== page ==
Conference Schedule

Keynote Speakers

 

Prof. Dr. Sinfree Makoni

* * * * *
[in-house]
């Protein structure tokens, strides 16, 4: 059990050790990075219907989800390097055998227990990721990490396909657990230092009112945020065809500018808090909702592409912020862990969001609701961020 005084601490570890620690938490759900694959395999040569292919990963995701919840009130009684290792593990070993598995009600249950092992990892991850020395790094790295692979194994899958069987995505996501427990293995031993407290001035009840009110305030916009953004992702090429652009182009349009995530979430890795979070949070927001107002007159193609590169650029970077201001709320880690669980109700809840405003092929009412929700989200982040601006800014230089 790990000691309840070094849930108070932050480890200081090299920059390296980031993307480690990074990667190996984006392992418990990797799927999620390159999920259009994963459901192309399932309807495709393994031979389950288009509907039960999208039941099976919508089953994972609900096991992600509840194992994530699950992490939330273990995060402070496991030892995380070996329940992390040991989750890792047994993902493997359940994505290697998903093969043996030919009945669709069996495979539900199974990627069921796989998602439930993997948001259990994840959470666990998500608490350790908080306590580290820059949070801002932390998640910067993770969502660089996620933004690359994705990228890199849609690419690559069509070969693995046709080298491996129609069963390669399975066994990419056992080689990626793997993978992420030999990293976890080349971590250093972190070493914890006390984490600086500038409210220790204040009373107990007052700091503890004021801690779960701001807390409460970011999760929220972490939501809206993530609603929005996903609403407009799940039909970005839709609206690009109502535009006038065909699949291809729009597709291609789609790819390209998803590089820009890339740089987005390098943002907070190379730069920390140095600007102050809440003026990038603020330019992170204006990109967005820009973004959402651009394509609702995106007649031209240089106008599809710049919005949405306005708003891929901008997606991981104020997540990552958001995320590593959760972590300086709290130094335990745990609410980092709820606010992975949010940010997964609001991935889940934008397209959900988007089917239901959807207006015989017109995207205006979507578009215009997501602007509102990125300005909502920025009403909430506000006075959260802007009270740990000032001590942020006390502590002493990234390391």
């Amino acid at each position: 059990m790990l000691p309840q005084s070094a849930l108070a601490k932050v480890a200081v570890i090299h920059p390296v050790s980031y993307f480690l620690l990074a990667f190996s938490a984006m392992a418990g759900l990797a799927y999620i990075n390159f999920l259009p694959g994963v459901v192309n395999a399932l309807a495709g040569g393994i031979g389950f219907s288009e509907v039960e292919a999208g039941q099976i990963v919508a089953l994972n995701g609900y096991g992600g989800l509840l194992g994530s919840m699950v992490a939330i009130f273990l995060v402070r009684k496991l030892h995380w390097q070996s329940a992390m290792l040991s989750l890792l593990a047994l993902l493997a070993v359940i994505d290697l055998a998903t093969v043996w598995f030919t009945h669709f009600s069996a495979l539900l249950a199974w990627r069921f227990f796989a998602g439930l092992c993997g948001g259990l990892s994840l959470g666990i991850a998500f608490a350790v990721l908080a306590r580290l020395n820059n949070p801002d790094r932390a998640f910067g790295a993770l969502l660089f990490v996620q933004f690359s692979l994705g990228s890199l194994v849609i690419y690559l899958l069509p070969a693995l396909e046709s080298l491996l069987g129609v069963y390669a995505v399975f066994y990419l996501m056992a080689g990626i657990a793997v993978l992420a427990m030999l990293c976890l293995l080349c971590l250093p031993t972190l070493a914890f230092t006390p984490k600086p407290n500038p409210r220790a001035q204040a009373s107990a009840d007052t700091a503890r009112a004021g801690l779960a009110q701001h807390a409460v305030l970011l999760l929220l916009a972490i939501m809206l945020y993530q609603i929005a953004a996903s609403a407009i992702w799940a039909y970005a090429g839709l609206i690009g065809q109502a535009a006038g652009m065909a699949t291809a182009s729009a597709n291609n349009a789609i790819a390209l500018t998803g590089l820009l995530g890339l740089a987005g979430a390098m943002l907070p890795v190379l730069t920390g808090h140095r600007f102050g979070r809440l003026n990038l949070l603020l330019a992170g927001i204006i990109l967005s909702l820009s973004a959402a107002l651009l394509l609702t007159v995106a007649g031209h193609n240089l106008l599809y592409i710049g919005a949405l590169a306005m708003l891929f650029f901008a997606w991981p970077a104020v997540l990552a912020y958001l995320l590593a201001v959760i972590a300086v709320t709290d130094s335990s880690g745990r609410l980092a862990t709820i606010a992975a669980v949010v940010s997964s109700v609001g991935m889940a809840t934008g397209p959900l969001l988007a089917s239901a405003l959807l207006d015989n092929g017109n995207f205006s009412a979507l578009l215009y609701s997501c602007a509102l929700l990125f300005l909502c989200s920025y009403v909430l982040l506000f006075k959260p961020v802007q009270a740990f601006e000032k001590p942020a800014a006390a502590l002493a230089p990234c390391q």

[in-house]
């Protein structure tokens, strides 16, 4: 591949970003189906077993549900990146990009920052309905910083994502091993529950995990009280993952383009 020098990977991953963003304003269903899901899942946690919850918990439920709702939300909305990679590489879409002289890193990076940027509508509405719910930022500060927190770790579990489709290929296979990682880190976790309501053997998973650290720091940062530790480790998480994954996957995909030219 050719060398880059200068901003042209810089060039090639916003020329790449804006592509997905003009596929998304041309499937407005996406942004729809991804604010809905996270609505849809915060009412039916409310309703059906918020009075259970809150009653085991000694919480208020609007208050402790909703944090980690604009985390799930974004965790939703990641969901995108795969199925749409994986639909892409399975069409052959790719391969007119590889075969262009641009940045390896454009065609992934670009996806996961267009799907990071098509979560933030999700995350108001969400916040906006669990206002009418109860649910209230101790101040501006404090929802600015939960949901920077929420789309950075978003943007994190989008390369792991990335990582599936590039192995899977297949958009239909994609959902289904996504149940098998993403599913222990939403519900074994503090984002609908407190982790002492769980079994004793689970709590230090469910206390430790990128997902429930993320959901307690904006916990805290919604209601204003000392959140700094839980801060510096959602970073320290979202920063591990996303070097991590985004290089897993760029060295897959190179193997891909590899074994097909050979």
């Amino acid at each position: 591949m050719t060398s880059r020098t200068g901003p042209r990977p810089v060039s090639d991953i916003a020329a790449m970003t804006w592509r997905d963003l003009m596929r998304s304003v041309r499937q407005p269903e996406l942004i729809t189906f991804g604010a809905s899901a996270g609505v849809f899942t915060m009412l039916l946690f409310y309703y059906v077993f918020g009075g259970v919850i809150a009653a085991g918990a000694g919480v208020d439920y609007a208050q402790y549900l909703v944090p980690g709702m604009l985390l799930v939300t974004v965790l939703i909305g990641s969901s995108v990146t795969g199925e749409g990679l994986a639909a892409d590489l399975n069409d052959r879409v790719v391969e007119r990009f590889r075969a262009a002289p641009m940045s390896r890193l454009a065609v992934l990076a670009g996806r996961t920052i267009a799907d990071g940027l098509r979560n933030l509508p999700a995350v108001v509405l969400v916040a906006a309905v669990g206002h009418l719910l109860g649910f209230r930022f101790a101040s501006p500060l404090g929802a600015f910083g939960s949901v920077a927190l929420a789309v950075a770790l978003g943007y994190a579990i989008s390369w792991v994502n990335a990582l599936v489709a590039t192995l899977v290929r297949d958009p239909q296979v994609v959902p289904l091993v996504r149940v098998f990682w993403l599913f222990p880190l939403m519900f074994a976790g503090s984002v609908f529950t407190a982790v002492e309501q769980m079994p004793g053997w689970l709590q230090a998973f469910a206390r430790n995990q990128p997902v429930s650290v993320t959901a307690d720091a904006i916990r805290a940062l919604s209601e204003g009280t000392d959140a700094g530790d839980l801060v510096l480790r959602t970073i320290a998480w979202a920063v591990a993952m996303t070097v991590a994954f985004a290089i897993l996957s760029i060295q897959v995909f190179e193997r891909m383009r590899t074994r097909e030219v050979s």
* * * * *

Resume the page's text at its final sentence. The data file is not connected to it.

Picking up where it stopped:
The primary objective of this keynote address is to frame language research in AfricaS and and its diasporaS through the political and analytical lenses of Theories of the South and Southern Theories. Such theories seek to ground themselves in the impact of subjugated peoples on the formulation of linguistic theory. Theories of the South and Southern Theories  should not only provide raw materials for theories framed in the Global North but also supply insight to the rest of the globe through the deployment of analytical heuristics, such as inventions/disinventions, accommodations, and hybrids, to develop other "waves of knowing". For example, for Santos and Meneses (2020), the ideal informants for Theories of the South and Southern Theories are the indigenous, peasants, and landless, such as the Brazilian quilombos (Severo and Makoni, 2021). Mignolo (2011) uses "border thinking" to describe the "thinking and doing" that originates from the South that confronts Western ways of thinking, Eurocentrism, capitalism, and communism. Connell (2019) regards these activities as "ontoformative", meaning that they produce new structures, realities, and agencies that differentiate the Southern landscape from the Euro-American one.